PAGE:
Ever wondered what it’s like to read from an autocue or how to stand when you’re talking to a camera or what the difficulties might be in co-presenting a program?
I’ve just experienced all of these on a TV Presenter Taster Day with TV Training UK. Our tutor was Simon Davies who has a wealth of experience in children’s TV, shopping channel and acting. He was very informative and gave us the six rules of presenting:
- Anchor yourself to the spot so you don’t wander out of shot.
- Look directly into the lens of the camera.
- Be ready for the countdown. The director will cue you in by counting backwards from five but only actually saying, ‘5, 4’ out loud. The presenter counts ‘3, 2, 1’ silently and then begins.
- Arrange your thoughts in groups of three when preparing to speak – this stops you drying up.
- Be yourself but increase your energy/animation levels by 30% to avoid coming over as ‘flat’.
- Don’t gabble but also, don’t speak too slowly as this comes across as patronising.
The participants on the course were all ages from 17 to 60 and from varied backgrounds. Some wanted to make and present YouTube videos to promote their business, others were performers who wanted another string to their bow and some, like me, thought it would be an interesting experience. A handful of them had instant on-screen charisma and it was obvious they would make good presenters. Simon told me that I came across as ‘intelligent’, which I’m taking as a positive but I don’t expect to be hosting The One Show anytime soon!
My only criticism is that there wasn’t time for us to view our autocue or co-presenting footage during the course. But it was available to purchase as a ‘showreel’ (a showreel is an essential part of a presenter’s c.v.).
If you’re interested in having a go at being a TV presenter, the day cost me around £26 via Amazon Local.
Now, maybe I should go and make a video book trailer …
#1 by charliebritten on May 26, 2015 - 8:39 pm
I’ve often fancied being a radio presenter. I admire the way good radio presenters connect with their (unknown) listeners, like a good friend sitting in your car or your living room. A bit like a good writer really!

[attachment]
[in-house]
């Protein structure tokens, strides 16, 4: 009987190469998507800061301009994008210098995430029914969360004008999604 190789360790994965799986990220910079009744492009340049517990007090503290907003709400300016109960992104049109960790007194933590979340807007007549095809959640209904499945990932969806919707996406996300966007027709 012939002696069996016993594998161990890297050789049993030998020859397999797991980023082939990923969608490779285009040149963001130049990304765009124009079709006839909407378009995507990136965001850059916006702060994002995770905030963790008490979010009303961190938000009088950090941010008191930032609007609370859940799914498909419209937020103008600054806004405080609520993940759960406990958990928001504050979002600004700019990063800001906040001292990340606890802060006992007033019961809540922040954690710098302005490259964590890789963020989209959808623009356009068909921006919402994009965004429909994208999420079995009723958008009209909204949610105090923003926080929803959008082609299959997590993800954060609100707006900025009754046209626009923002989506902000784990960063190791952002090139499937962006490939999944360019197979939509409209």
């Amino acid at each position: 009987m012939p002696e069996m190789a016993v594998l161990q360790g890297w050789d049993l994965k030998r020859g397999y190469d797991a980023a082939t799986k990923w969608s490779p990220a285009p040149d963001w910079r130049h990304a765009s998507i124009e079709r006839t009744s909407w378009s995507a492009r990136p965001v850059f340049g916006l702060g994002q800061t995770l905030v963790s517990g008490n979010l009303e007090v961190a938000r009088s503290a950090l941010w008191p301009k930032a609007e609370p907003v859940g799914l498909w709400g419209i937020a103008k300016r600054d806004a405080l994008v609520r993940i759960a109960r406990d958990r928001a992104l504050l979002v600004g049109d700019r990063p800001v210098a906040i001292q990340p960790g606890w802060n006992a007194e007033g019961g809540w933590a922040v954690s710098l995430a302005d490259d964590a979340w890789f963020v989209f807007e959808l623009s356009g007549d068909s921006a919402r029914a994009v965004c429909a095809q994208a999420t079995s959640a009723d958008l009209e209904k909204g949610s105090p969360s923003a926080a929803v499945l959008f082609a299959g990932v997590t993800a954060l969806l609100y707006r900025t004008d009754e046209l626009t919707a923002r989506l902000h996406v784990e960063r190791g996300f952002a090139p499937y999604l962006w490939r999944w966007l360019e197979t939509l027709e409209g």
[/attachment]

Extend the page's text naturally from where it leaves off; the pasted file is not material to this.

#2 by Sally Jenkins on May 27, 2015 - 5:37 pm
I agree, Charlie. Some presenters can chat about nothing but still keep your attention.
#3 by juliathorley on May 27, 2015 - 8:18 am
Interesting stuff, thank you. Not for me: I’m far too shy! I’ve forwarded a link to your post to a couple of friends who have dreams of stardom.
#4 by Sally Jenkins on May 27, 2015 - 5:38 pm
Thanks for passing the link on, Julia. I don’t think you need to be extrovert – all you need is to be able to light up with energy as soon as the camera starts.
#5 by blogaboutwriting on May 27, 2015 - 8:47 am
Sounds like a really interesting day, Sally! Particularly the bit about ‘increasing your animation/energy levels by 30%’! I think it’s probably necessary to do that in any kind of presentation – or teaching – so that one doesn’t appear too ‘flat’ but I’d never really thought about it before. Anyway, good for you for getting out of your comfort zone and trying something new!
#6 by Sally Jenkins on May 27, 2015 - 5:39 pm
Agreed, Helen. Any sort of presentation requires more ‘oomph’ than normal conversation.
#7 by Anne Harvey on May 27, 2015 - 1:44 pm
Sounds absolutely fascinating, Sally! I would love to do something like that and will make sure I check out Amazon local from now on to make sure I don’t miss it.
#8 by Sally Jenkins on May 27, 2015 - 5:40 pm
It’s an interesting experience, Anne. And you learn a lot from watching the other participants.
#9 by vegangoth819 on May 28, 2015 - 10:40 am
I did one of these years ago, the course was run by Trish Adudu who used to do the sport news on channel 5 news back when it first launched. It was a great course, but the showreel i got at the end of it wasn’t all that great. They did include some of the good things i did but they also included the very dodgy Autocue reading ones ( that’s way harder than it looks) It looked very much like i was reading from an autocue lol. Trish actually became my mentor after that day which sounded great but i never heard a peep from her after that day. Awesome experience though, don’t regret it one bit.
#10 by Sally Jenkins on May 28, 2015 - 1:46 pm
Sounds like you had a great time! I liked doing the autocue because I didn’t have to remember what to say. Some of the other participants added there own little touches to the reading and it came over less mechanical.
#11 by susanjanejones on June 5, 2015 - 5:42 pm
You sure do have a go at anything, Sally. I admire that. I’d be a bit shy I think, or the opposite and be too loud. Either wouldn’t be good://??
#12 by Sally Jenkins on June 6, 2015 - 4:30 pm
Shy would be worse I think. But it seemed to me that when the camera started rolling, everyone suddenly came alive, whatever their ‘real’ personality.